Sean Moore has put together a set of free Apollo ActionScript cheat sheets.
You can download them from here.
There has been a lot of excitement, interest and discussion around Apollo, especially since we released the public alpha on labs last week. One thing that has come up a couple of times, is confusion over what Apollo is as well as what value it provides. A lot of the discussion has focused on uncertainty about why would you want to move web applications outside of the browser.
A lot of times when this question gets answered, the answer focuses on specific Apollo features (file I/O API, working offline). While these are things that Apollo can do today, that are difficult if not impossible to do consistently in the browser, a feature based discussion doesn’t address the fundamental question of why would you want to move applications out of the browser.
I had been planning to write up my thoughts on this, and realized that I already had as part of the Apollo Pocket Guide for Flex Developers. Below is chapter one from that book, which explains what Apollo is, and what problems it is trying to solve. (You can download the entire book from here).
Note that the excerpt does contain a discussion of features, but one of the primary advantages of Apollo, which isn’t a specific feature, is that it allows applications to run outside of the browser. This is not a ding on browsers, or web technologies, and as I point out, the browser has some strong advantages that often outweigh its disadvantages.
Ultimately though, because browser based and Apollo based applications are built using the same technologies, it is possible to deploy to both platforms, taking advantages of the strengths of each. Because of this, Apollo applications compliment web applications. They do not replace them.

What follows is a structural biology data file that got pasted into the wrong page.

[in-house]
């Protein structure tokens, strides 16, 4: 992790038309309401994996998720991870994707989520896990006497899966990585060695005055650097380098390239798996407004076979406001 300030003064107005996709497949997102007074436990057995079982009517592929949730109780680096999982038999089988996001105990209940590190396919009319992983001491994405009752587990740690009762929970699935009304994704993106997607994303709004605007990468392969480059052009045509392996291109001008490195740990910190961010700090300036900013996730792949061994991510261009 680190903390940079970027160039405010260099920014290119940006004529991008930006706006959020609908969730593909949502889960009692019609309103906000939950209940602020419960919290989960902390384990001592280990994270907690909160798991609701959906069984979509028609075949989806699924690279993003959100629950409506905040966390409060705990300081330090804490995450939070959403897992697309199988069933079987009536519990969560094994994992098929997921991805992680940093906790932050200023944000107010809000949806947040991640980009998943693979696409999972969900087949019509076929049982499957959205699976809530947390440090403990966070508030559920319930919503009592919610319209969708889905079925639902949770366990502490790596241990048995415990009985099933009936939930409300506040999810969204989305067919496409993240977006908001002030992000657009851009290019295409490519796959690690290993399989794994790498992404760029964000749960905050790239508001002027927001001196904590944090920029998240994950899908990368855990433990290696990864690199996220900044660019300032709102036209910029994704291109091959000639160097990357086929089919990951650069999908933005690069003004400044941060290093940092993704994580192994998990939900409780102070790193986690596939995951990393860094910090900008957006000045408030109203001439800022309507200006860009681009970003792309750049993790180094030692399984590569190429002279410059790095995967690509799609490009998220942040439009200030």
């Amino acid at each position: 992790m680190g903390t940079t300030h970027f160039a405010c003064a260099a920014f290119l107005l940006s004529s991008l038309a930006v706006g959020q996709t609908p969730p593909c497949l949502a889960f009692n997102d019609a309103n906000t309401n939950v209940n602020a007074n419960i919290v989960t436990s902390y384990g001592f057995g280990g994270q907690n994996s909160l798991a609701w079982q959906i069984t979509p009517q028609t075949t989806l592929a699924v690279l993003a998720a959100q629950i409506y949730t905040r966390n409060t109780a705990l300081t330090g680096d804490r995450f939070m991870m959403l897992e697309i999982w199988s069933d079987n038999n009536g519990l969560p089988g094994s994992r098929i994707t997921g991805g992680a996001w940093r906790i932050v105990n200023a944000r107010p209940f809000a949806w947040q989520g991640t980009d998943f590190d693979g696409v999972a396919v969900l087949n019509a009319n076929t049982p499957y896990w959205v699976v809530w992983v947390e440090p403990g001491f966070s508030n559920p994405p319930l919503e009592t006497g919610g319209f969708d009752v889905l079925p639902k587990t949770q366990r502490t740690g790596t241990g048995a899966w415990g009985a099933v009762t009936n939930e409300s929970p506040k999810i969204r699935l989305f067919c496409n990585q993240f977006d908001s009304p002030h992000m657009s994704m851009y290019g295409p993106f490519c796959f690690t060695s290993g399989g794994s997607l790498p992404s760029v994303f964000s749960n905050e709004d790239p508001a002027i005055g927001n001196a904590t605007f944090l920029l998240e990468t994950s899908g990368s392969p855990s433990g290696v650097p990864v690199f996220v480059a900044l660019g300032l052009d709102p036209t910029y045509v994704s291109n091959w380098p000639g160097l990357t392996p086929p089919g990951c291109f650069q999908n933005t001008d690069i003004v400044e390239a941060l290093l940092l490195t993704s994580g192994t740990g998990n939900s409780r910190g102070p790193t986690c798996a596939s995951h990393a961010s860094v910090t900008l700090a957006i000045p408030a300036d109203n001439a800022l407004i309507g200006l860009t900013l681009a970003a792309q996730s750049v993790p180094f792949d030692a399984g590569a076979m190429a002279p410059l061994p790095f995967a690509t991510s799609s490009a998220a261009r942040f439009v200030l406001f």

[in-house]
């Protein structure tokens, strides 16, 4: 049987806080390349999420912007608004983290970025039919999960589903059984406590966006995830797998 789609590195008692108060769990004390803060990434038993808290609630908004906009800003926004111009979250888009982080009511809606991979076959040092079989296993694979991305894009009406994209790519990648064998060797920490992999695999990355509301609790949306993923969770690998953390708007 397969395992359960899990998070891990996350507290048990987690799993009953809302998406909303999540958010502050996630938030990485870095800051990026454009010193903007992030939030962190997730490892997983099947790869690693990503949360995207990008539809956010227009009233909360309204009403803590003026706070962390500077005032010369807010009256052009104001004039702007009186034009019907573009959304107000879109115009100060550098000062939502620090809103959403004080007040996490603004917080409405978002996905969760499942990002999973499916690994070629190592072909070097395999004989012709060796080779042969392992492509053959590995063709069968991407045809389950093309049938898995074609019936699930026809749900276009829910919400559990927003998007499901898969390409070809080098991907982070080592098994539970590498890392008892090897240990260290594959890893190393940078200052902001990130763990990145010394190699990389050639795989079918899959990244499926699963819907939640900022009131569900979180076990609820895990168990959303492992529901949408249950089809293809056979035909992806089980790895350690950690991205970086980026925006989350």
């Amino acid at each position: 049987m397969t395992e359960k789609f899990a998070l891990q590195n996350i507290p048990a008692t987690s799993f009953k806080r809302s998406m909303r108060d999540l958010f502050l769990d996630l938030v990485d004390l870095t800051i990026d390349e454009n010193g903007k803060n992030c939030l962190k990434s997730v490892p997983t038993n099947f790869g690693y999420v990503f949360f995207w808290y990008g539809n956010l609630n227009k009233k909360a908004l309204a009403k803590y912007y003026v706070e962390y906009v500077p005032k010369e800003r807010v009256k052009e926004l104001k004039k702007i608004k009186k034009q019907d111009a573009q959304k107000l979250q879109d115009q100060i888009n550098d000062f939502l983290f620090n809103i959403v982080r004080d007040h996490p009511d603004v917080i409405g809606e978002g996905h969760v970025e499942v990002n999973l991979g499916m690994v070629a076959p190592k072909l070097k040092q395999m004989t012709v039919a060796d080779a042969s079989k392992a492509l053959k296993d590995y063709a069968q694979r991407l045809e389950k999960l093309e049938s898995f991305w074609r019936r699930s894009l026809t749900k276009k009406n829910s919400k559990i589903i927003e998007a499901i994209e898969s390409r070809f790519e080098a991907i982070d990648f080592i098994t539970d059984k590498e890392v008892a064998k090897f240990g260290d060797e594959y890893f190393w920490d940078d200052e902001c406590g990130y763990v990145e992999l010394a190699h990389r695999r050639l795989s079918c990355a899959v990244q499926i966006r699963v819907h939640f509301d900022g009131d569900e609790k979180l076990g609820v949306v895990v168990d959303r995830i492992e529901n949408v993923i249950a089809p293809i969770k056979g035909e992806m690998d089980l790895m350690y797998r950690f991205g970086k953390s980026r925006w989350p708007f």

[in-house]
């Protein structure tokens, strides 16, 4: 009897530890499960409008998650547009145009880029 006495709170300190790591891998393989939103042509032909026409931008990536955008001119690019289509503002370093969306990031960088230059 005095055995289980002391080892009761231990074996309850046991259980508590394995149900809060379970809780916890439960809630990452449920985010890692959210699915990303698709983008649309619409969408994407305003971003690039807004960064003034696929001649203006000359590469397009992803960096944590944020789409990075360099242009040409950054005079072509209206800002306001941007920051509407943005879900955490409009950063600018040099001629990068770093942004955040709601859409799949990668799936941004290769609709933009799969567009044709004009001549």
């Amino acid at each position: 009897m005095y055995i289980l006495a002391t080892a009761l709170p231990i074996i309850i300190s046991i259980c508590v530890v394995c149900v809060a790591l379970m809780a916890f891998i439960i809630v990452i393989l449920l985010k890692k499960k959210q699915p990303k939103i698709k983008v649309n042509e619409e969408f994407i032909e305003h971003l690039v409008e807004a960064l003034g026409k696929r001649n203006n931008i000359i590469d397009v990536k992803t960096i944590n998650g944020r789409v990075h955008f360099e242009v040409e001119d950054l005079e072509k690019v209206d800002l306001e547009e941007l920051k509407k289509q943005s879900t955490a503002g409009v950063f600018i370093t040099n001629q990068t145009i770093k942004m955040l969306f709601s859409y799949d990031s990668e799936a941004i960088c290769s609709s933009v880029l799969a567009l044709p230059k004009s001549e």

Online applications that are pin point targeted to provide a specific service generate intensely loyal fans. Apollo will give us the ability to extend these applications deeper into the user’s lives by making them part of their operating environment.
You can read the entire article here.
I have put together a very simple example of how to download and cache items to the files system. This can be useful if your application needs to work offline, or if you want to optimize performance and don’t want to have to keep downloading the same assets over and over.
This example uses some of the caching classes from my Ascension mp3 player, and required the corelib library.
Here is the code for the app:
A couple of weeks ago I spent a couple of days down at the Lynda.com offices to put together a complete video overview / introduction to Apollo.
Well, the videos have just been posted and you can check them out for free from Lynda.com.
These cover everything you need to know to get started with Apollo development.
If you want to discuss Apollo application development with other developers, then check out the Apollo Coders mailing list.
From the Apollo Release Notes:
In order for client browsers to recognize an Apollo application when being downloded, the Web Server hosting the Apollo applications needs to map the following mimetype
to the Apollo extension “.air”. For example, for an Apache Web Server you will add to the AddType section:
AddType application/vnd.adobe.apollo-application-installer-package+zip .air
Note, you can do this in the web server config, or if using Apache, in the .htaccess file.
The Apollo team is heads down working on finishing up the first public alpha release build for labs. I wanted to give a quick update on where we are, as well as provide some information about the labs release.
The first release on labs will be an alpha release. This means that the build will not be feature complete, and those features implemented may not be completely implemented (such as the windowing API). It also means that there will be bugs (make sure to check out the release notes before you play around with it).
Secondly, the first labs release will be targeted at Flex developers. HTML developers will be able to start building applications, but we won’t have HTML focused docs, and some of the HTML specific features are not as far along as some of the other features. The second labs release in the summer will be targeted at HTML developers.
We are really excited to see what developers do with Apollo, and can’t wait to finally get it into everyone’s hands.
Keep an eye on the Apollo section of Labs and my weblog for the latest info.